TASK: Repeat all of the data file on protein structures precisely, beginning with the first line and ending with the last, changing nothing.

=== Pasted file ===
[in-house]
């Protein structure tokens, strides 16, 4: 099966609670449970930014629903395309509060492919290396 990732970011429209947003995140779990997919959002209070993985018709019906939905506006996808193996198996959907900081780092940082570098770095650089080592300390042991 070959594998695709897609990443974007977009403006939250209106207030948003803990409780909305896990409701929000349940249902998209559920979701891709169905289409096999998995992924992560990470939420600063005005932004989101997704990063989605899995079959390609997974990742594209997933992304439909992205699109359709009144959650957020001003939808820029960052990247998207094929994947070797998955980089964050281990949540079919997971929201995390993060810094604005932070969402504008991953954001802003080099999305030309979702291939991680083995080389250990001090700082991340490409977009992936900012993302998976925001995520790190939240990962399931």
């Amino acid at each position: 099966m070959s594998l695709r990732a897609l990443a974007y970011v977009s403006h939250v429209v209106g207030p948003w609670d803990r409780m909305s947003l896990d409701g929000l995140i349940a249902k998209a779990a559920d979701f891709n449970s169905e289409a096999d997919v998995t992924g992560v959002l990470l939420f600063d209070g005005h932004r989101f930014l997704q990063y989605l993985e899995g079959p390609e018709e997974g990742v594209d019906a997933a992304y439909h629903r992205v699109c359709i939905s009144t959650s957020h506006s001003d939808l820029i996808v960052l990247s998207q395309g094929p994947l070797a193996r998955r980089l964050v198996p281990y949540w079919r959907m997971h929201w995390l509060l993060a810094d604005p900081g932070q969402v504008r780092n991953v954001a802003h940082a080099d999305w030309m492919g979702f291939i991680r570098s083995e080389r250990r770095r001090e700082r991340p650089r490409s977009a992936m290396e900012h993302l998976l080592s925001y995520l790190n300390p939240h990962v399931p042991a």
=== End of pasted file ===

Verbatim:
[in-house]
């Protein structure tokens, strides 16, 4: 099966609670449970930014629903395309509060492919290396 990732970011429209947003995140779990997919959002209070993985018709019906939905506006996808193996198996959907900081780092940082570098770095650089080592300390042991 070959594998695709897609990443974007977009403006939250209106207030948003803990409780909305896990409701929000349940249902998209559920979701891709169905289409096999998995992924992560990470939420600063005005932004989101997704990063989605899995079959390609997974990742594209997933992304439909992205699109359709009144959650957020001003939808820029960052990247998207094929994947070797998955980089964050281990949540079919997971929201995390993060810094604005932070969402504008991953954001802003080099999305030309979702291939991680083995080389250990001090700082991340490409977009992936900012993302998976925001995520790190939240990962399931």
């Amino acid at each position: 099966m070959s594998l695709r990732a897609l990443a974007y970011v977009s403006h939250v429209v209106g207030p948003w609670d803990r409780m909305s947003l896990d409701g929000l995140i349940a249902k998209a779990a559920d979701f891709n449970s169905e289409a096999d997919v998995t992924g992560v959002l990470l939420f600063d209070g005005h932004r989101f930014l997704q990063y989605l993985e899995g079959p390609e018709e997974g990742v594209d019906a997933a992304y439909h629903r992205v699109c359709i939905s009144t959650s957020h506006s001003d939808l820029i996808v960052l990247s998207q395309g094929p994947l070797a193996r998955r980089l964050v198996p281990y949540w079919r959907m997971h929201w995390l509060l993060a810094d604005p900081g932070q969402v504008r780092n991953v954001a802003h940082a080099d999305w030309m492919g979702f291939i991680r570098s083995e080389r250990r770095r001090e700082r991340p650089r490409s977009a992936m290396e900012h993302l998976l080592s925001y995520l790190n300390p939240h990962v399931p042991a």